Portugal Colonial - 'Not a blockbuster' but Olympics give China plenty to tout

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'Not a blockbuster' but Olympics give China plenty to tout
'Not a blockbuster' but Olympics give China plenty to tout

'Not a blockbuster' but Olympics give China plenty to tout

The Beijing Winter Olympics had loomed as one of the most politically contentious in memory and with fears about Covid, but most of that receded once the skis and skates were put on.

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The Chinese capital on Sunday wraps up its second Olympics, pulled off with a cold precision and authoritarian muscle that puts it tentatively on the map of winter sports nations and gives its ruling Communist Party plenty to celebrate.

"These were the most politically charged Games coming into them with so many controversies," said Richard Baka, co-director of the Olympic Research Network at Victoria University in Melbourne.

"But we come out of them without much fanfare, partly because China controlled everything quite well."

The United States led a diplomatic boycott over China's rights record, especially allegations of widespread abuses in Xinjiang, and there were fears about the more contagious Omicron variant of Covid.

Chinese authorities had also warned of repercussions if foreign athletes spoke out against Beijing and there were environmental concerns over a Winter Games taking place almost entirely on man-made snow.

But in the end, the episode which tarnished the Games most was a Russian doping scandal that engulfed 15-year-old figure skater Kamila Valieva.

It even snowed so much one day that events were disrupted, while another major talking point before the Games -- the fate of Peng Shuai -- was carefully stage-managed with the tennis player making fleeting appearances.

In November she accused a former vice-premier of sexual assault, but she told the French sports newspaper L'Equipe in Beijing that her allegations had been a "huge misunderstanding". Fears for her safety nevertheless remain.

- Politics enter fray -

International Olympic Committee president Thomas Bach -- who was always unlikely to criticise the hosts -- called it "a very successful Winter Games".

"Here in Beijing it is obvious that the athletes are more than happy," said Bach.

"They're extremely satisfied with the venues, with the (Olympic) villages, with the services being offered and with the safety in the 'closed loop' under these very difficult circumstances under the fast-spreading Omicron variant."

Bach did though reprimand local organisers for bringing politics into the Games when a spokeswoman publicly lashed out at "lies" about Xinjiang.

The Games took place in a Covid-secure "closed-loop" bubble cocooning the nearly 3,000 athletes and about 65,000 others -- the sheer size and its strictness was unprecedented in the pandemic for a sports event and will be a defining memory of the Games.

The restrictions meant no tickets were sold to the public and very limited numbers of spectators were instead hand-picked and sat socially distanced, which led to sometimes flat atmospheres in venues.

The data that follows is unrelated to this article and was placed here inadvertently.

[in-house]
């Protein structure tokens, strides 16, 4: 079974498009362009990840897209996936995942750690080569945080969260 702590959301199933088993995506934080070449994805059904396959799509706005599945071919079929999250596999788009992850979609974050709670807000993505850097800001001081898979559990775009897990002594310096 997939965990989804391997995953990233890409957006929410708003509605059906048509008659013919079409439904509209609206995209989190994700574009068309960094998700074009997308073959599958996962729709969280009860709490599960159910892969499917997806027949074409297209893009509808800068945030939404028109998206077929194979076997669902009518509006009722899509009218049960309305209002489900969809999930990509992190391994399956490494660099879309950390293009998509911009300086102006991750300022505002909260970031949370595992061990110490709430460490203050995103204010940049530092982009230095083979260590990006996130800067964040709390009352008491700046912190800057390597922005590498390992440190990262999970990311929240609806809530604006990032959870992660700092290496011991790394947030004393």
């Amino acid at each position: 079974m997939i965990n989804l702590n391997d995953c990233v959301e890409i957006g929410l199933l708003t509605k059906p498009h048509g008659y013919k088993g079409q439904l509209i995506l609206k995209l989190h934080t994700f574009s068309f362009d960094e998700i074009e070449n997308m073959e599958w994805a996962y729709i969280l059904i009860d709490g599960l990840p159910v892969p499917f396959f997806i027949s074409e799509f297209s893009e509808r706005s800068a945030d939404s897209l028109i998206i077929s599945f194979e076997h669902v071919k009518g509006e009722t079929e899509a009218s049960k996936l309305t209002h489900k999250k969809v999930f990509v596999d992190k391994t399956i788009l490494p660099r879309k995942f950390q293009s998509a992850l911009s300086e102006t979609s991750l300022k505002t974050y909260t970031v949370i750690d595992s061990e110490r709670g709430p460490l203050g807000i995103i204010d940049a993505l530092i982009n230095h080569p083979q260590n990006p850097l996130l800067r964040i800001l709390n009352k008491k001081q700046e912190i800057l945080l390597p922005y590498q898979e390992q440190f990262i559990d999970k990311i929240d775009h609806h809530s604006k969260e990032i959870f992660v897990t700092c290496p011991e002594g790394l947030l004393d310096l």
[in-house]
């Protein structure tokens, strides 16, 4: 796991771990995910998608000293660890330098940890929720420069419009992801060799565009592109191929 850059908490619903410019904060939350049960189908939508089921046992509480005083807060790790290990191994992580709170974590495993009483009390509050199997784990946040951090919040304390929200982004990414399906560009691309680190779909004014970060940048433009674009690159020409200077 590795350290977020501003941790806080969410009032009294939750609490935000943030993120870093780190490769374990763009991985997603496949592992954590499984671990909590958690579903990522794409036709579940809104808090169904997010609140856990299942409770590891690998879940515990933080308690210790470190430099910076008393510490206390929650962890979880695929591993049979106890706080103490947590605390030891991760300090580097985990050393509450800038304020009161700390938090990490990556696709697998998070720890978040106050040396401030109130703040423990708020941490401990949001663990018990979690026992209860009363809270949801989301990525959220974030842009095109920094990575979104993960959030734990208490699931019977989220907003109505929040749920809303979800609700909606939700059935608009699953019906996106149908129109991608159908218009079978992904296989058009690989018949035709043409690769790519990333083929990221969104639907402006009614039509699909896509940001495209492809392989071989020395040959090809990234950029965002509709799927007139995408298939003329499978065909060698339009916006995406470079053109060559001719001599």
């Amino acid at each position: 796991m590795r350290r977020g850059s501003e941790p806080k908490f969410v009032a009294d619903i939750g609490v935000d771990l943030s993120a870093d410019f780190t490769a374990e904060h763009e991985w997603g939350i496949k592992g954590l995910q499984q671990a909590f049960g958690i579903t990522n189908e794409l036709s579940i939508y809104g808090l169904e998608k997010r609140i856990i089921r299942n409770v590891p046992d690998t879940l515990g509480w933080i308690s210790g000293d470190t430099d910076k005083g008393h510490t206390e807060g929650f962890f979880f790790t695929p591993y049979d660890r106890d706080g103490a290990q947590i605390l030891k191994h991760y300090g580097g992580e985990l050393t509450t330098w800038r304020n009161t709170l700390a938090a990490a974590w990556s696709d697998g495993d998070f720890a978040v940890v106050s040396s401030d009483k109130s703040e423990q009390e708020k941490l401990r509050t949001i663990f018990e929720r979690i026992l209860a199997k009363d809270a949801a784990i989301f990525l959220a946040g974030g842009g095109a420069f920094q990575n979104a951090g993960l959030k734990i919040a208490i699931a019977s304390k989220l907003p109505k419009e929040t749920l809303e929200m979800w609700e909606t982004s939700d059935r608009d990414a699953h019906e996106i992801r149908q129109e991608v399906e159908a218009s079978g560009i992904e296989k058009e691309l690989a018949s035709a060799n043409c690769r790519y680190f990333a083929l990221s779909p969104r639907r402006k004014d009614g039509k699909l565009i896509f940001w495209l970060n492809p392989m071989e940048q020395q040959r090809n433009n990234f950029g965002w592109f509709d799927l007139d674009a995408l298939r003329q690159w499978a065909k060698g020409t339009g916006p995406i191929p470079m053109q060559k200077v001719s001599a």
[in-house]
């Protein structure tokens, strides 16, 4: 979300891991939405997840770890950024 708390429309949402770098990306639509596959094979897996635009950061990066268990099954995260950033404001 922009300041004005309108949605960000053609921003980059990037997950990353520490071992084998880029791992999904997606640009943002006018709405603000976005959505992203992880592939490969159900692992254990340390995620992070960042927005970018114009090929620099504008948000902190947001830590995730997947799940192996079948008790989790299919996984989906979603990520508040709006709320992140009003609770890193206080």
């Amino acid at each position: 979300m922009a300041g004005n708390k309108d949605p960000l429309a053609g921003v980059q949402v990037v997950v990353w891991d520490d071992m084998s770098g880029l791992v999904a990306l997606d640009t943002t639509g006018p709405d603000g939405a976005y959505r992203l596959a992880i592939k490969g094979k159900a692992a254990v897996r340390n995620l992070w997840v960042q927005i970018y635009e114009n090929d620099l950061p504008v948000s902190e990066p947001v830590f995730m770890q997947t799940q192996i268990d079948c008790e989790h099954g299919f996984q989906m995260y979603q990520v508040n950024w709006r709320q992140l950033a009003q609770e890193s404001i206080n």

In the United States, the IOC's most lucrative television market, ratings were down about 50 percent midway through the Games compared to Pyeongchang in 2018.

- Bread and circuses -

But the Communist Party will overall see it as a job well done that ticks several of its boxes.

With vast resources and manpower, it kept Covid under control thanks to the no-nonsense bubble, playing into China's narrative that its one-party system and "zero Covid" are an example for the world. There were nearly 450 positive cases over four weeks in the bubble, including athletes, but new daily infections were zero towards the end.

Political gestures by athletes over accusations of Chinese genocide against its Uyghur minority in Xinjiang or increasing repression in Hong Kong and Tibet never materialised. Diplomatic boycotts by the US and its closest allies had little impact.

There were no major organisational miscues as Beijing became the only city to host both a Summer and Winter Olympics, and China delivered on at least half of President Xi Jinping's promise of a "safe and splendid" Games.

"It's not been a blockbuster but they're going to get credit for managing this successfully under difficult circumstances," said David Bachman, a China expert at the University of Washington.

The Games allowed China's government to provide a home audience with what Bachman calls the "bread and circuses" of the Roman emperors -– winning over the masses with a spectacle.

- A winter sport country? -

The Communist Party is deeply concerned about maintaining its relevance to a new Chinese generation and its propaganda machine served up a regular diet of fist-pumping patriotism with a dollop of hip, embodied by young stars like US-born freestyle skier Eileen Gu.

"These are compelling dramas and sometimes fantastic performances, and there's nothing like the nature of competition itself to tell its own story," Bachman said.

He added that Gu in particular is gold for China's global soft-power ambitions.

Born to a Chinese mother, she represented the USA but switched to China for the Games and won two of China's nine gold medals.

Olympic hosts routinely enjoy a medal bump and China achieved easily more success than it ever had in the Winter Games.

This is being touted at home as proof that China has stepped onto the podium of "winter sports nations", with the "rich country" connotations which come with that.

Bachman said it also bolsters Xi's push for the "rejuvenation of the Chinese nation" -- the country's Communist Party-led emergence from past war, political chaos and stagnation.